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College Track Recap: The Year in Dual Meets

College Track Recap: The Year in Dual Meets

| On 05, May 2014

The 1973 USC-UCLA dual took place in front of 12,000 fans.

The collegiate dual meet season ended with yesterday’s USC – UCLA meet. The final dual meet team rankings (compiled by yours truly) will be released tomorrow at the Track and Field News website and mythical champions will be crowned. It’s time to take a look at the best of the year in collegiate duals (and triangulars and quadrangulars).

Best Meet

Washington at Washington State
There were close meets, there were high-quality meets, there were great meets for one gender but not th other, and there were meets that both sides took seriously and laid it all out for the win. This year, none combined all of these factors quite like the annual “Apple Cup”, the Washington-Washington State dual. Washington won the men’s meet in an upset, and the Washington State women won by a single point. It had extra meaning since it was the last dual for longtime WSU coach Rick Sloan.
Paul Merca has the story.

Biggest turnaround

Purdue vs Indiana
Back in January I wrote about Purdue, the perennial Big Ten track and field doormat, and how they had lost to Indiana every year since the revival of their indoor rivalry dual. This year the Boilermakers swept the Hoosiers and it was the beginning of a turnaround season for Purdue.

Fantastic Finish

Navy at Army (women)
Army-Navy is the toughest and most intense meet around. This is partially due to the toughness and intensity of the competitors, people who are far from your ordinary college students, but also because they are the others’ only true peer: the service academies are fundamentally different places than other universities. The Army-Navy meet is their “championship” meet.

The members of any team that wins an Army-Navy contest earn a star, the greatest athletic accomplishment that can be earned at either academy. No member of Army’s women’s track team possessed a star, since they hadn’t won (either indoors or out) since 2008. That changed this year.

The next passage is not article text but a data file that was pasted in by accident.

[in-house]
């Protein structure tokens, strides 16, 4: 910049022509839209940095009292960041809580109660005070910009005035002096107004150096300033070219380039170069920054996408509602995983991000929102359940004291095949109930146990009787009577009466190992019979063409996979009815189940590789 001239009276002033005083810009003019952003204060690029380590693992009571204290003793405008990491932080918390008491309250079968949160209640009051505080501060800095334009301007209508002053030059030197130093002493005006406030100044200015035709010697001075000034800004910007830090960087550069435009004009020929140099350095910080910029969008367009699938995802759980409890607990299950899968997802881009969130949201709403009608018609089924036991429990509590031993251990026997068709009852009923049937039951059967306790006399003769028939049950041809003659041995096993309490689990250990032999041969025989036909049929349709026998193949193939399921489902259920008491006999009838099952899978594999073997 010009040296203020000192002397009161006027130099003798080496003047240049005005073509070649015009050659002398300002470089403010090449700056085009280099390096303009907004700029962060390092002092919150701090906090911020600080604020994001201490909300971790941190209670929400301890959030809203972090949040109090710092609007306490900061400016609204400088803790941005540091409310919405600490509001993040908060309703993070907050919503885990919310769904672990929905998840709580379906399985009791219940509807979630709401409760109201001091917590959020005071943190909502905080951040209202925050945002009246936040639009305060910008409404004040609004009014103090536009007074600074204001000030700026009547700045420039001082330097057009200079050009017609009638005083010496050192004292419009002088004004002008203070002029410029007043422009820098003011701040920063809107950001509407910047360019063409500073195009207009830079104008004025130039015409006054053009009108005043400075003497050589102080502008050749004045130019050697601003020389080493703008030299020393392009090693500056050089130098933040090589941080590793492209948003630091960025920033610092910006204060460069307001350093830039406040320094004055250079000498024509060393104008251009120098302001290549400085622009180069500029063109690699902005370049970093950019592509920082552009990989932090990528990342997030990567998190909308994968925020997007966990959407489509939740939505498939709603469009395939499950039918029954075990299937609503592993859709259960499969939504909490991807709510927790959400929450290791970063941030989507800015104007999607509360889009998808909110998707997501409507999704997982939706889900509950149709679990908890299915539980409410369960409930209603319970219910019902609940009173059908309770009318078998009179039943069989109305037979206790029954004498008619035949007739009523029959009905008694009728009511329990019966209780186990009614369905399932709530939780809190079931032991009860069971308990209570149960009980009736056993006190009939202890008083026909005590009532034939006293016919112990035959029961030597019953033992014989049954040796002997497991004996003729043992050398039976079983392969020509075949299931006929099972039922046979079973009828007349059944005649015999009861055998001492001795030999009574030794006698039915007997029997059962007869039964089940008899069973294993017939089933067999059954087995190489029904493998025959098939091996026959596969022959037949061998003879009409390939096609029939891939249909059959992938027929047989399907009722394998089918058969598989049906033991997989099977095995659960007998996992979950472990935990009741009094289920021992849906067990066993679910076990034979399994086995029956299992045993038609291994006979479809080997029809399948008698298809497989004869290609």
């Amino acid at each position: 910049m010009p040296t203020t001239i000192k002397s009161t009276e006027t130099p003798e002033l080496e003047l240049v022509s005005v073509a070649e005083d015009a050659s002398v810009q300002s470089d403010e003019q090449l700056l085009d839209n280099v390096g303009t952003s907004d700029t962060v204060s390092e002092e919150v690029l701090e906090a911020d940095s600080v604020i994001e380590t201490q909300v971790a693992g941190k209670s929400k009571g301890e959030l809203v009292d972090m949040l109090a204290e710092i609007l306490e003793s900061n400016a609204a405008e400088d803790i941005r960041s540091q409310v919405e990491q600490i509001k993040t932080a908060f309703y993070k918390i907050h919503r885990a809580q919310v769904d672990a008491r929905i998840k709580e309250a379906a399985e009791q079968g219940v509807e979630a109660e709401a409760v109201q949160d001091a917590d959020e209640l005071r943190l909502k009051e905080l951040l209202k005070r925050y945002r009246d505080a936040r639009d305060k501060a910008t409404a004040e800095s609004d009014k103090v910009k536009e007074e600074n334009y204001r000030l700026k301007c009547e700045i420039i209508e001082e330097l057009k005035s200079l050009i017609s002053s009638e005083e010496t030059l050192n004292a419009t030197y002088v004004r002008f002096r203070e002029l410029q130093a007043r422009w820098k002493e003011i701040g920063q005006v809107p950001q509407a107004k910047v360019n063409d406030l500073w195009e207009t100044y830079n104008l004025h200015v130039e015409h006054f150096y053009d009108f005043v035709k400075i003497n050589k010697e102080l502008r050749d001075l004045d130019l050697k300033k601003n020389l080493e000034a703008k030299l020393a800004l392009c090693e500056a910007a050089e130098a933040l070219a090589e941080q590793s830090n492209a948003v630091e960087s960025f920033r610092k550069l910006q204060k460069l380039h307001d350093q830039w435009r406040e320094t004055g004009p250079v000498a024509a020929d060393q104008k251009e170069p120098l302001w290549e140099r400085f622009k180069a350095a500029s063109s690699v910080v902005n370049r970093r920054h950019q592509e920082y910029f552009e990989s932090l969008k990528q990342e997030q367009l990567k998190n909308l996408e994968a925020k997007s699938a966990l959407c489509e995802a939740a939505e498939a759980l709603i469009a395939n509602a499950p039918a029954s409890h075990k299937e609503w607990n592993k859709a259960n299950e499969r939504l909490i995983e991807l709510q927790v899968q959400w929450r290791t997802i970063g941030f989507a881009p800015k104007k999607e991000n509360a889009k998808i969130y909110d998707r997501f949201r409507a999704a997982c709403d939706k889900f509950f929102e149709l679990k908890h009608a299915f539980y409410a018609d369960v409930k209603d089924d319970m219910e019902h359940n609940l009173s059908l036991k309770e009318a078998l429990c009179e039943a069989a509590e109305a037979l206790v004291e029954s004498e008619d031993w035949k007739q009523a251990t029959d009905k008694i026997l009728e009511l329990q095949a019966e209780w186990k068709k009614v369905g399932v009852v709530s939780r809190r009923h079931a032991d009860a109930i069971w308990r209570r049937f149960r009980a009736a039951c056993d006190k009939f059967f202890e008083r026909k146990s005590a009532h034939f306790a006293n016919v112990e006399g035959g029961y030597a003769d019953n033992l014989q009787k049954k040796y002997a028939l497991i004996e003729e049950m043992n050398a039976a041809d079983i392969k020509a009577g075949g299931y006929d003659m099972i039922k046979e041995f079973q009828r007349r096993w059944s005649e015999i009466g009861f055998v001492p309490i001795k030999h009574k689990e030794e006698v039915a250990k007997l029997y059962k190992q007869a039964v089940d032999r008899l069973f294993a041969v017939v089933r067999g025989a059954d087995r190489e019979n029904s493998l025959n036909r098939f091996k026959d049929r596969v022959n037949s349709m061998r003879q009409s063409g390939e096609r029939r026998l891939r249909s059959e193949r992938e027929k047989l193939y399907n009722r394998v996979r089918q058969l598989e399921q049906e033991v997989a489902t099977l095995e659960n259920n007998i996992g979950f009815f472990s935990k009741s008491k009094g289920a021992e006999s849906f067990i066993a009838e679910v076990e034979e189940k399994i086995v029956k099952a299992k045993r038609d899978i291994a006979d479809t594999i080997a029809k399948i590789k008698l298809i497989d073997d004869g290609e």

“The women came into the meet pretty significant underdogs,” head coach Troy Engle said. “We were down our best sprinter on paper and the Academy record holder in the pole vault, but other people stepped up. Even with those people healthy we would have come in underdogs.” Yet somehow, Army led Navy by two points coming into the concluding 4×400 relay, but the score was close enough that the meet was still in play. Anchor leg Samantha Murphy came from behind to win the relay and the meet.

Men’s All-Dual Team

Last year I premiered the “All Dual Meet Team”. The idea is to put together a roster of 32 athletes, all of whom competed in dual meets (and in the events for which they were selected), with the aim of going three deep per event. Versatility among several events is a plus, as is competing well in those duals.

Shawn Barber, pole vault

Nick Ross, high jump/long jump/triple jump
Ross cleared 2.30 meters (7′ 6½”) against Arizona State and Northern Arizona, one centimeter short of the all-time collegiate dual meet record. He scored in all three jumps both in that meet and in a dual at Oregon.

Lawi Lalang, 800/1500/3000
Lalang ran an impressive 3:41.88/8:05.61 double against Arizona State and Northern Arizona–which becomes even more impressive when you realize he ran a 1:52 800 meters in between those two races.

Collins Kibet, 800/1500

Arizona State
Ryan Milus, 100/200/4×100

Keith Cleveland, 400/4×400

Bryan McBride, high jump

Anthony May, high jump/long jump/triple jump

Randy Bermea, 110 hurdles/400 hurdles/4×400

Hammed Suleman, long jump/triple jump

Derek White, discus/hammer

Colorado State
Trevor Brown, 110 hurdles/400 hurdles

Eastern Illinois
Michael Viken, pole vault

Illinois State
Curtis Jensen, shot put

Mason Ferlic, steeplechase

Vincent DuVernois, javelin

Jay Stell, javelin

New Mexico
Charles Lewis, 400 hurdles/4×400 (alternate)

Mike Berry, 400/200 (alternate) /4×100/4×400

Greg Skipper, hammer throw

Erik Olson, 3000 meters

Texas A&M
Deon Lendore, 400/4×400
Lendore ran the only sub-46 quarter in dual/tri/quad meet action this year, an indoor 45.74 way back in January.

Julian Wruck, shot/discus/hammer
Wruck broke the dual meet discus record last year, one of the oldest on the books, but was unable to top it this year.

Nick Hartle, 800/1500
Even though it was first done in a dual in 1960, sub-1:48 times in duals are rare these days. Hartle ran 1:47.51 against Washington State.

Michael Woepse, pole vault
Woepse broke the USC vs UCLA meet record, which is a major accomplishment in any event.

Aaron Brown 100/200/4×100
Brown ran 10.18 against UCLA, the fastest time in a dual meet in twelve years.

Beejay Lee, 100/200/4×100

Aleec Harris, 110 hurdles